Evergreen Cemetery

A friend of mine and I ventured to Mendocino last Friday since it was a nice, sunny day, and we wandered around Evergreen Cemetery, the smaller of Mendocino’s two cemeteries. Actually, Mendocino has a pretty large cemetery population, considering that the village isn’t actually that large; two cemeteries does seem a bit excessive. Lest you think that I’m some sort of cemetery fiend, we also ambled around the rest of Mendocino. And ate cookies.

At any rate, it was interesting to contrast Evergreen with Rose Memorial, since the two cemeteries have a very different look and feel. Evergreen feels more homey, in a way, with a sweeping view across the vilage, part of Big River, and the ocean, and a scattering of graves which almost feel like they were sprinkled, rather than methodically laid out. Rose Memorial is a mixture of old, more casual graves, and more stiff modern graves in neat little rows of brass plaques for easy mowing. I’m not sure I like one better than the other, they’re just different.

Evergreen has graves which are a bit older, and a lot of broken headstones, unfortunately. My companion told me that there was a rash of vandalism at Evergreen a few years ago, which probably accounts for the damaged headstones. Some of them are propped up against their bases, while others are just lying on the ground, which is kind of sad. As at Rose Memorial, there are a lot of names I recognize; the Lansings, for example, have a large plot at Evergreen.

There are also some interesting differences in the styles of the headstones at the two cemeteries. Evergreen has more quotes on its headstones, and the ever-present hands pointing upwards have their backs facing out at Evergreen, rather than the palms, as is the case at Rose Memorial. Evergreen also has a couple of clasped hands, which I rather like, thematically. There are also a lot of cool headstone decorations, like a welcoming open gate on the headstone for a deceased clergyman.

There are many more handmade headstones and grave markers at Evergreen. I think that this may be because Rose Memorial is a bit more strict about headstones and decorations, which is kind of a bummer. I loved some of the decorations on the graves at Evergreen, since they really captured the spirit of the people buried there. One grave was really excellent, with what amounted to a small garden planted on top; you could never get away with that kind of thing at Rose Memorial.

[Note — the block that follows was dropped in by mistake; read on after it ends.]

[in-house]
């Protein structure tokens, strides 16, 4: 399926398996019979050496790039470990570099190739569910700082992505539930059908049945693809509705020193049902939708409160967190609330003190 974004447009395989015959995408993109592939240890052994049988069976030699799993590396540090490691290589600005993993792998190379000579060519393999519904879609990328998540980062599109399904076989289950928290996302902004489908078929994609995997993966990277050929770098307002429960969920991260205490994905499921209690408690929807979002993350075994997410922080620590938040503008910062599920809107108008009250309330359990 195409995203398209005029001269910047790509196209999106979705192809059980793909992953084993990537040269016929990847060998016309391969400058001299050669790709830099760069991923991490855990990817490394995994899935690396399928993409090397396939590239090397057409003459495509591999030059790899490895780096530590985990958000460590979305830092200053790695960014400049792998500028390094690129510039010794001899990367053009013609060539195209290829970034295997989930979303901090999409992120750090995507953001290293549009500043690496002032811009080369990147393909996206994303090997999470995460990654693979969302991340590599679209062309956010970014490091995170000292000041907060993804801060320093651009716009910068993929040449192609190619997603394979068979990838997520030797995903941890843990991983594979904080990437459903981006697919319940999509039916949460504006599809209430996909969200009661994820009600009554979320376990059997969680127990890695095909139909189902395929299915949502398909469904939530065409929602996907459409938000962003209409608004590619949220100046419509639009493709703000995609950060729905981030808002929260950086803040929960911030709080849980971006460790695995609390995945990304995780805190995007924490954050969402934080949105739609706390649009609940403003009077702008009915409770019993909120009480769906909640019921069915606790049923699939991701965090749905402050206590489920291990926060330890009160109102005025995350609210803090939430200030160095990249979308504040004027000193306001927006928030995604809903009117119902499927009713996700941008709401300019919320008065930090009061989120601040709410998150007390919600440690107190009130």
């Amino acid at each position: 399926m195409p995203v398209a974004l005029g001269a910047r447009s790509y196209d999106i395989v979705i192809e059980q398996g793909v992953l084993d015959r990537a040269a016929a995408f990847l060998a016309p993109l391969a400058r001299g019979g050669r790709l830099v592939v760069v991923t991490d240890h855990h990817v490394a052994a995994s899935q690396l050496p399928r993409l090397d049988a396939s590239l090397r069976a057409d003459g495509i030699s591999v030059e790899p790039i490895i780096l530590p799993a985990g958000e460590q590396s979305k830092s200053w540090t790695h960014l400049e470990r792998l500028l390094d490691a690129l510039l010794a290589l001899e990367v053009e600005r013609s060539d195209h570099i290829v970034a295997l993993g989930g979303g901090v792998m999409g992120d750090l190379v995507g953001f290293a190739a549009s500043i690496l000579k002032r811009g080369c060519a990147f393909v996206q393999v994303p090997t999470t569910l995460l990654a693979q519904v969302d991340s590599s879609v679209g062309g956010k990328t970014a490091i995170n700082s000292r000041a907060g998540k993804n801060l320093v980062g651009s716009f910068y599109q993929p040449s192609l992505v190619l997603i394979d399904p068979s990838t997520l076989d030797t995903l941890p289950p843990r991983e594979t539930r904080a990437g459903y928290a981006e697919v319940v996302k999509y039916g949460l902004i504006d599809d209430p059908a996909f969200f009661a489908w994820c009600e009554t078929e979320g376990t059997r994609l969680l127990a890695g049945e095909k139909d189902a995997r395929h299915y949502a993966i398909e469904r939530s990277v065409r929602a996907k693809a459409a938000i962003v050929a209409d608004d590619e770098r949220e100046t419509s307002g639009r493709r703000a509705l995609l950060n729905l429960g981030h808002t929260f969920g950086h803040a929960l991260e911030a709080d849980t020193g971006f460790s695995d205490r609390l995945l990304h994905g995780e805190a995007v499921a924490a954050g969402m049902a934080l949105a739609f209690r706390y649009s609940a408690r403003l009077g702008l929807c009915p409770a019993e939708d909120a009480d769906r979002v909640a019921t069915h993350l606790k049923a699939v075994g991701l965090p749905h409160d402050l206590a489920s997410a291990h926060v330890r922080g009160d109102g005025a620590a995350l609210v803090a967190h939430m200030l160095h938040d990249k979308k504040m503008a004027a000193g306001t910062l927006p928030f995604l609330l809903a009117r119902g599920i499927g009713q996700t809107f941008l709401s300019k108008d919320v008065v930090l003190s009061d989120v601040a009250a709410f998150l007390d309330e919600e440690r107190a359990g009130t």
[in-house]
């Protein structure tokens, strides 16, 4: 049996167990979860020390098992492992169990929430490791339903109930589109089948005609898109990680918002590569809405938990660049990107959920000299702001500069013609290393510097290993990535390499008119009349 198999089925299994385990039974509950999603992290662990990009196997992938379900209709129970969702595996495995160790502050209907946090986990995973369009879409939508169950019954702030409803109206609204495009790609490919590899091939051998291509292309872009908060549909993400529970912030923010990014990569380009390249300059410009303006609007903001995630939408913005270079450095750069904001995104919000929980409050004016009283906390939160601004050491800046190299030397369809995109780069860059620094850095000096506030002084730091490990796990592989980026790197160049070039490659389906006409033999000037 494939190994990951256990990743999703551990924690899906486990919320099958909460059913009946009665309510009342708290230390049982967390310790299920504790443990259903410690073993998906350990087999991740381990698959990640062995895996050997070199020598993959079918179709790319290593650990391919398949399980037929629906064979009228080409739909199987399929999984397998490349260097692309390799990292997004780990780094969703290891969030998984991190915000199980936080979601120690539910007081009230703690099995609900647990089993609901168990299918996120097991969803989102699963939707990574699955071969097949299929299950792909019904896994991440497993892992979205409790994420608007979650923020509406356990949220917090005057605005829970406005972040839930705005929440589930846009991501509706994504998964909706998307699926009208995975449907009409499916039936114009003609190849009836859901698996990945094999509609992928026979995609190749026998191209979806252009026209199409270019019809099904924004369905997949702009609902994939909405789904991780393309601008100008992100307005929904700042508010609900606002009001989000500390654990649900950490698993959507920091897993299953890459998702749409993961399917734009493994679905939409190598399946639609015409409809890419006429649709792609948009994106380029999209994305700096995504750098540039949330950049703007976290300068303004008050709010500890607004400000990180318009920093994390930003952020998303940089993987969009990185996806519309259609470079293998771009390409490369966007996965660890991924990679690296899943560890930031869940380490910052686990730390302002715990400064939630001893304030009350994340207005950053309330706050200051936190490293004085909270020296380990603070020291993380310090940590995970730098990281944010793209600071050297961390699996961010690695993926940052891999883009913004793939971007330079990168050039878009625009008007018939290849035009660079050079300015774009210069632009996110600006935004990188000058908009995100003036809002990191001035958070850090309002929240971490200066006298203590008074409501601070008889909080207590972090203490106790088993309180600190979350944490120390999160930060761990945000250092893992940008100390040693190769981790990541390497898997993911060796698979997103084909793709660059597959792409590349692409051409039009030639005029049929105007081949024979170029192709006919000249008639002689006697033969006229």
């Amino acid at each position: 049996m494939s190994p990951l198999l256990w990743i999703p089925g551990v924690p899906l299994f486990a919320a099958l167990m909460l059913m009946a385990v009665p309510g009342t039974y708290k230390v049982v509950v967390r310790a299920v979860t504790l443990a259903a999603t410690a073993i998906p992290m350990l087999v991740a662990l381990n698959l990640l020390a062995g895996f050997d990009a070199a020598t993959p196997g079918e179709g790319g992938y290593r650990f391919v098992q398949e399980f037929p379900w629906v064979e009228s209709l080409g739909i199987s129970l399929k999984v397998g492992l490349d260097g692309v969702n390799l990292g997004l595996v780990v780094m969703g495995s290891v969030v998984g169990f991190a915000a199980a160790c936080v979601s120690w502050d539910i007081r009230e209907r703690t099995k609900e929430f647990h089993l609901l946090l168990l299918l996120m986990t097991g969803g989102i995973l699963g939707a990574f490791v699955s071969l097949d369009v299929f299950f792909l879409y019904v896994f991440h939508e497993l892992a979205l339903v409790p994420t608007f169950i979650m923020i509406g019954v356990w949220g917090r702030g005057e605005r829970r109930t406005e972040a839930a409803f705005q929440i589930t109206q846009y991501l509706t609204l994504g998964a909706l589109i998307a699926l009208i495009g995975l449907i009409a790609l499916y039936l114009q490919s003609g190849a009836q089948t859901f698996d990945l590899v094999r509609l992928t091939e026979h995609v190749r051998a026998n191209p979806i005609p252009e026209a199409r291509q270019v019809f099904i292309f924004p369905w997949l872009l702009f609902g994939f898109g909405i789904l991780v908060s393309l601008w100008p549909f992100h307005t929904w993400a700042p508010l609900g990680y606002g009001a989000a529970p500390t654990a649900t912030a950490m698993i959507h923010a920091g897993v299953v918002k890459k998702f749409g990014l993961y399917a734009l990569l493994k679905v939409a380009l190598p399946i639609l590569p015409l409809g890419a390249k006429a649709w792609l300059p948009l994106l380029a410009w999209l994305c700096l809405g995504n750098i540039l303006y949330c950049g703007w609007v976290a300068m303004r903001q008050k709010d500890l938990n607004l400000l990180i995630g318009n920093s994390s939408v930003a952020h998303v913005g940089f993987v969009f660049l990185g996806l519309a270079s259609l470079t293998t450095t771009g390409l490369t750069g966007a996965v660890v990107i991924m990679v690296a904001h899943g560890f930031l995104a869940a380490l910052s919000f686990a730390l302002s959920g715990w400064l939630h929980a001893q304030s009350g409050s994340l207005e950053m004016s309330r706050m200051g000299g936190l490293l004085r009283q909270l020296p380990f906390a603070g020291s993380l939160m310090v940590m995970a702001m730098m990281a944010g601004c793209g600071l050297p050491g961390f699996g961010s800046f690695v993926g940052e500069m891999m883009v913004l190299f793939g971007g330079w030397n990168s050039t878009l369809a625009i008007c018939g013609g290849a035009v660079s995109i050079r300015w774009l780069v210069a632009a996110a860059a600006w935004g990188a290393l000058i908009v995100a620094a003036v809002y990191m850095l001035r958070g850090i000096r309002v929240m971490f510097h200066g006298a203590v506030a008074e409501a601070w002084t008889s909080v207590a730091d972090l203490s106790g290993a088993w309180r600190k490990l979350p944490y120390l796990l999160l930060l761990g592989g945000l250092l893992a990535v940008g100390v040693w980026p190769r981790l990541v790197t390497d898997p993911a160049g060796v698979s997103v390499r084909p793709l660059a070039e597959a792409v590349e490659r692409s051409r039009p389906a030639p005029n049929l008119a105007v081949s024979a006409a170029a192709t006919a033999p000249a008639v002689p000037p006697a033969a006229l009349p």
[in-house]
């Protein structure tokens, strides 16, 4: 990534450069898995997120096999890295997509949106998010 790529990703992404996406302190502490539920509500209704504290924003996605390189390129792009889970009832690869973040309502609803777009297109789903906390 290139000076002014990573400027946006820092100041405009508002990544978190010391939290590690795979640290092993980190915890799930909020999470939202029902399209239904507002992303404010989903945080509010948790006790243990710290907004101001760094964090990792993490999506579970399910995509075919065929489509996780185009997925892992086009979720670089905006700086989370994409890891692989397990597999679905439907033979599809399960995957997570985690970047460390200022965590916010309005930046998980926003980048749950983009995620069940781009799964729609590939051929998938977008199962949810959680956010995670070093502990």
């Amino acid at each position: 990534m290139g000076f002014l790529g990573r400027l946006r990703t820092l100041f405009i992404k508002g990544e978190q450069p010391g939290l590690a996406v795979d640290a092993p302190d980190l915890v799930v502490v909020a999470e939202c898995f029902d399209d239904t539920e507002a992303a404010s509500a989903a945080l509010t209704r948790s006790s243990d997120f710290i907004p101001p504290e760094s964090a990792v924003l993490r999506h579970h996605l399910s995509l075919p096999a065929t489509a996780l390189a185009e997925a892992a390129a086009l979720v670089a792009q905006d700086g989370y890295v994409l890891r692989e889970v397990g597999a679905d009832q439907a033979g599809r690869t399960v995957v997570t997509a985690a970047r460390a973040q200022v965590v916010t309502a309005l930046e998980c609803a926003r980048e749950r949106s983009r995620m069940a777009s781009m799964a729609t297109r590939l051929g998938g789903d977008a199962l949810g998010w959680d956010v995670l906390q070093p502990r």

This cemetery also feels slightly more segregated. Not in a bad way, just that people are grouped together more, rather than scattered across the cemetery as they are at Rose Memorial. The Masons, for example, are all by themselves in fenced area, and there’s a little Irish section , and a cluster of Germans. Although the Swedish graves are scattered apparently at random; it would appear that Swedes don’t mind mingling.

One thing that’s interesting about Evergreen is that there are a lot of foreign graves, from people who obviously moved to California with the hopes of making their fortunes and then died young. The huge number of graves of men in their 20s really illustrates how brutal the logging industry was in the 1800s. This cemetery is also a reminder of the big Finnish and Swedish community we have up here.

Evergreen also has a separate Jewish cemetery within the cemetery, and it is totally beautiful and awesome. It embodies the Jewish attitude of simplicity when it comes to burial, and almost all of the graves have beautiful handmade markers. Some of my favorite headstones were in the Jewish section, like a pair of boulders incised with the names of a couple, and a grave with a granite bench at its foot for visitors to sit on. The Jewish section also has plantings of flowers and other foliage, and lots of little offerings on the graves, like works of art and jewelry.

The weather is pretty murky these days, so this may be my last entry in the cemetery tour for awhile. That and my lack of a car make trips further afield a bit challenging, but never fear, the cemeteries of Mendocino County will continue!

(RSS readers, there is a slideshow in this post of images from Evergreen if you want to see some of the features I’ve written about in this post.)